Update 12/28/21: This article has been updated with comment from Riot Games
Riot Games announced on Monday that it has agreed to pay a $100 million USD to sett a gender-discrimination class-action lawsuit filed against it by California Department of Fair Employment and Housing in 2018 on behalf of Riot women employees and contractors. $80 million USD will go directly to compensating affected workers, with the rest going to settle attorneys fees and legal penalties.
The consent decree will see Riot creating a $6 million dollar cash reserve to make pay adjustments and fund equity programs. The company will also make available 40 full-time positions in engineering, QA, and art design for some members of the class, and hire and pay for an independent third-party monitor approved by the DFEH to audit compliance with worker protections for the next three years and remedy any disparities found. Read the full details of the consent decree here.
"Riot will pay over $100 million to remedy violations against approximately 1,065 women employees and 1,300 women contract workers," stated the DFEH in a press release on Monday. "The decree requires comprehensive injunctive relief in the form of workplace reforms, independent expert analysis of Riot’s pay, hiring, and promotion practices, and independent monitoring of sexual harassment and retaliation at Riot’s California offices for three years. The decree will also resolve claims brought by the California Division of Labor Standards Enforcement (DLSE) in the first case jointly prosecuted by DFEH and DLSE."
“Three years ago, Riot was at the heart of what became a reckoning in our industry," Riot said in their announcement on Monday. "We had to face the fact that despite our best intentions, we hadn’t always lived up to our values. As a company we stood at a crossroads; we could deny the shortcomings of our culture, or we could apologize, correct course, and build a better Riot. We chose the latter. We’re incredibly grateful to every Rioter who has worked to create a culture where inclusivity is the norm, where we’re deeply committed to fairness and equality, and where embracing diversity fuels creativity and innovation."
The company continued, "While we’re proud of how far we’ve come since 2018, we must also take responsibility for the past. We hope that this settlement properly acknowledges those who had negative experiences at Riot and demonstrates our desire to lead by example in bringing more accountability and equality to the games industry.”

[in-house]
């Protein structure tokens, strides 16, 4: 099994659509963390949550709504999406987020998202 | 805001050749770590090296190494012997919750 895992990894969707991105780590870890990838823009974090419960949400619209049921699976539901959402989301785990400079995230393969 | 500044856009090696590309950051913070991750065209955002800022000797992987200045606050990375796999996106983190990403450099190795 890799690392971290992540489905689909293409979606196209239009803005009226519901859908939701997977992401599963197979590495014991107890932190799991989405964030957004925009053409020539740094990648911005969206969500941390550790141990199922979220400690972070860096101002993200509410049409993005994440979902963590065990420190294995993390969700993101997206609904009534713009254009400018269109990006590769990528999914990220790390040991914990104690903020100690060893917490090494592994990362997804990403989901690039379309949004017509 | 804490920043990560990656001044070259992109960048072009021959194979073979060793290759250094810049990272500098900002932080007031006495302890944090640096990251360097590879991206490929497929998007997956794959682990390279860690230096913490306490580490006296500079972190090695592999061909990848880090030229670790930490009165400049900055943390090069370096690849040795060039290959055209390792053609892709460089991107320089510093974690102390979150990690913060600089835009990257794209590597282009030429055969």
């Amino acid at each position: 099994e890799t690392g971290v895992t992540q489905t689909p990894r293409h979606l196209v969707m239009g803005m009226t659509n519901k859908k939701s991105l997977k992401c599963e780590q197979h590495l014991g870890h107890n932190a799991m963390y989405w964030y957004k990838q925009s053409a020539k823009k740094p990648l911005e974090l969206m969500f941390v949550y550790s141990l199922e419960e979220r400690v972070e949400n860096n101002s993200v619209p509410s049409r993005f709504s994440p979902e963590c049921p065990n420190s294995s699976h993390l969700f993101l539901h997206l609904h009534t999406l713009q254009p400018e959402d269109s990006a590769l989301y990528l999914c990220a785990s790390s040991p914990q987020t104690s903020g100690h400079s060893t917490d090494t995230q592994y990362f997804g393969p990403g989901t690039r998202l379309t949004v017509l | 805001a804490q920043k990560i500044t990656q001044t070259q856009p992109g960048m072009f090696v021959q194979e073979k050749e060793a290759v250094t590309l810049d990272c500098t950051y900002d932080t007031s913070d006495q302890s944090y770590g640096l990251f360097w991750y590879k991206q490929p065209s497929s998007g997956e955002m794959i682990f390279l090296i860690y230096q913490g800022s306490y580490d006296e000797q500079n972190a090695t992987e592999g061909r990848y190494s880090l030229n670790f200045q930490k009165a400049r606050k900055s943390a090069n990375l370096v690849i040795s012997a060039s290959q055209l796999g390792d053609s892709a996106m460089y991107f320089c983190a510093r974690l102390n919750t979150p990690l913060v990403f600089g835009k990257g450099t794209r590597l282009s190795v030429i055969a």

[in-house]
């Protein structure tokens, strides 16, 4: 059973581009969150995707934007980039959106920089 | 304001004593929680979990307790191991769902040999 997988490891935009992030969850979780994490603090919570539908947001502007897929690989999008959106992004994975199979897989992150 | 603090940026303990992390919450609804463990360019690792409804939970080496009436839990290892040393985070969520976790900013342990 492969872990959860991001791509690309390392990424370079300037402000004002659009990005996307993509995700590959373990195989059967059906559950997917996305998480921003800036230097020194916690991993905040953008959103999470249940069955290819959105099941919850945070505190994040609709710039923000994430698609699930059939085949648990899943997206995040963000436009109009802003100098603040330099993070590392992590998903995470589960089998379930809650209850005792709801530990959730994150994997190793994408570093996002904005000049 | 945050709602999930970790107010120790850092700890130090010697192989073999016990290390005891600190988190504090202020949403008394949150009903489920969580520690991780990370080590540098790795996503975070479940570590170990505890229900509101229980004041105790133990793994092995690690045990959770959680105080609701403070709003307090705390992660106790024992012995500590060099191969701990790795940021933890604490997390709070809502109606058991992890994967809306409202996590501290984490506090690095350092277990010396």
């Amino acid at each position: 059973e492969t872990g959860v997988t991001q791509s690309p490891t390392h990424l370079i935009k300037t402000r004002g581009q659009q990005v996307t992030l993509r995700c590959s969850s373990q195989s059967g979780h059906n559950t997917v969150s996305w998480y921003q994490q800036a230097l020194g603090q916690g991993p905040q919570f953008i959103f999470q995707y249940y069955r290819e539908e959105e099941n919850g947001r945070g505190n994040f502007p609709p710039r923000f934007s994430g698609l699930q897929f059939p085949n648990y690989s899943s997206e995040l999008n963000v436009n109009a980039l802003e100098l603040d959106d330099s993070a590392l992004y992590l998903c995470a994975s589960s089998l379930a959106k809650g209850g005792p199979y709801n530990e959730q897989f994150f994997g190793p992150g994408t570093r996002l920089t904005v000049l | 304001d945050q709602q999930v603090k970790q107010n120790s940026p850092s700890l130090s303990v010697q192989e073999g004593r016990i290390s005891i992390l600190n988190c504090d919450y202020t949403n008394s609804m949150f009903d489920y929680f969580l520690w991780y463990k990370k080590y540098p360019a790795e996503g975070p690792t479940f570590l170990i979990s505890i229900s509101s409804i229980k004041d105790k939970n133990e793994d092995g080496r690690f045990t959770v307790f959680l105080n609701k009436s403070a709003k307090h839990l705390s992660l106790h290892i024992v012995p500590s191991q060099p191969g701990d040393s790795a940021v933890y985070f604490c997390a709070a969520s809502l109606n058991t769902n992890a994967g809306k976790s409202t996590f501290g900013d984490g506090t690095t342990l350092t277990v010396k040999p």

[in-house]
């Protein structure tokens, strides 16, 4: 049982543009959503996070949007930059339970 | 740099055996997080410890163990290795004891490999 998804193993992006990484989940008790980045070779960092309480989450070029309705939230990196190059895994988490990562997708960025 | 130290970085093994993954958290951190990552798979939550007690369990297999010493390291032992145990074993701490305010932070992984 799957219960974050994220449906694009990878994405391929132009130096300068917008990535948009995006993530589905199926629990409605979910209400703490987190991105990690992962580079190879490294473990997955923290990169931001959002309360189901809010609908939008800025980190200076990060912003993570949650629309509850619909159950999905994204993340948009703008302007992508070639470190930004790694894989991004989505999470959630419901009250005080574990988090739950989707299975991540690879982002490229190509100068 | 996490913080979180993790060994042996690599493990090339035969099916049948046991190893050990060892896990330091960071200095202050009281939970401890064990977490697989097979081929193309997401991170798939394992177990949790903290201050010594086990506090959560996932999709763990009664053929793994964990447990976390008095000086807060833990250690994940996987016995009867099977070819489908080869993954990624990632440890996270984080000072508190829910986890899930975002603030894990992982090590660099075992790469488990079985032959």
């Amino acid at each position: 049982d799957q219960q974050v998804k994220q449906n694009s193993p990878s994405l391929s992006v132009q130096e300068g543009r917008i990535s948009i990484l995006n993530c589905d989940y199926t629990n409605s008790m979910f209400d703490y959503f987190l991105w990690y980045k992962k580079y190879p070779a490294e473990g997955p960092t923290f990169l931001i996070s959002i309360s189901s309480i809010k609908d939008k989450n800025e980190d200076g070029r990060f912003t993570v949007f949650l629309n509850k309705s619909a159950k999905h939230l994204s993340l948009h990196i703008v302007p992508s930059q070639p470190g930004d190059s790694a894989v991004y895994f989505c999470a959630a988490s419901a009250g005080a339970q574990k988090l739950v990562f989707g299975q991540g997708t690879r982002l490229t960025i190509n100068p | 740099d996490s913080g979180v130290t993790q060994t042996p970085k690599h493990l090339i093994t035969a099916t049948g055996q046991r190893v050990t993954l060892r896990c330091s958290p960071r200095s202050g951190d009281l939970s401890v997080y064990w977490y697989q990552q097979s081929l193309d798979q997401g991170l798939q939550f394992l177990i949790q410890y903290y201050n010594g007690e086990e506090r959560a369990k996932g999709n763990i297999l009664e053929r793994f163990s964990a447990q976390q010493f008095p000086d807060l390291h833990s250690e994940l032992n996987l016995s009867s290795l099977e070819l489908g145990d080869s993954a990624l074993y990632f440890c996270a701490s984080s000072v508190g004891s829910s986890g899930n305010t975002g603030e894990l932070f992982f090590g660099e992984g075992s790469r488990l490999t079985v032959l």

The lawsuit was originally filed in the Los Angeles Superior Court by former Riot employees Melanie McCracken and Jess Negron, who alleged sexual harassment, discrimination, and retaliation against women employees and contractors at Riot Games. The details of those allegations were revealed to the public by Ceclillia D'Anastasio for Kotaku, in an extended expose that alleged that Riot built and maintained a sexist culture, in which women experienced inappropriate sexual joking, sexual antagonism from leadership, and the artificial limitation of advancement opportunities for women, among other allegations of misconduct.
“This historic agreement reflects California’s commitment to strategic and effective government enforcement of the State’s robust equal-pay, anti-discrimination, and anti-harassment laws,” claimed DFEH Director Kevin Kish. “If entered by the court, this decree will compensate employees and contractors affected by sex discrimination and harassment, ensure lasting change in this workplace, and send the message that all industries in California, including the gaming industry, must provide equal pay and workplaces free from discrimination and harassment.”
According to the DFEH release, this suit was previously agreed to be settled for $10 million USD by private parties, however, the DFEH intervened in that private action "to protect the interest of the state and the women workers, and ensure the fairness of the resolution claims."
“My office determined that Riot’s proposed initial PAGA settlement with private counsel was insufficient and did not adequately deter the company from violating women’s right to equal pay for equal work,” explained California Labor Commissioner Lilia García-Brower on Monday. “Under the Equal Pay Act, employers who pay women less than their male counterparts for substantially similar work are violating the law. Collaborating with DFEH produced a proposed enforcement outcome that holds the employer accountable, compensates the workers, and will result in the largest PAGA settlement DLSE has obtained to date.”
The new settlement announcement comes as California is also suing fellow gaming company, Activision Blizzard, on similar sexism and gender-discrimination grounds. That suit was revealed by the California DFEH in the summer of 2021, alleging that Activision Blizzard built and maintained a sexist company culture, where women experienced a wide variety of abuses, including being sexually harassed by superiors, being subjected to "cube crawls", and even in some cases allegedly having their breast milk stolen from refrigerators, among other things. Amid these multiple legal actions against game developers, many have called for gaming industry leaders to address misogyny and sexual discrimination across the industry.
Aaron is an esports reporter with a background in media, technology, and communication education.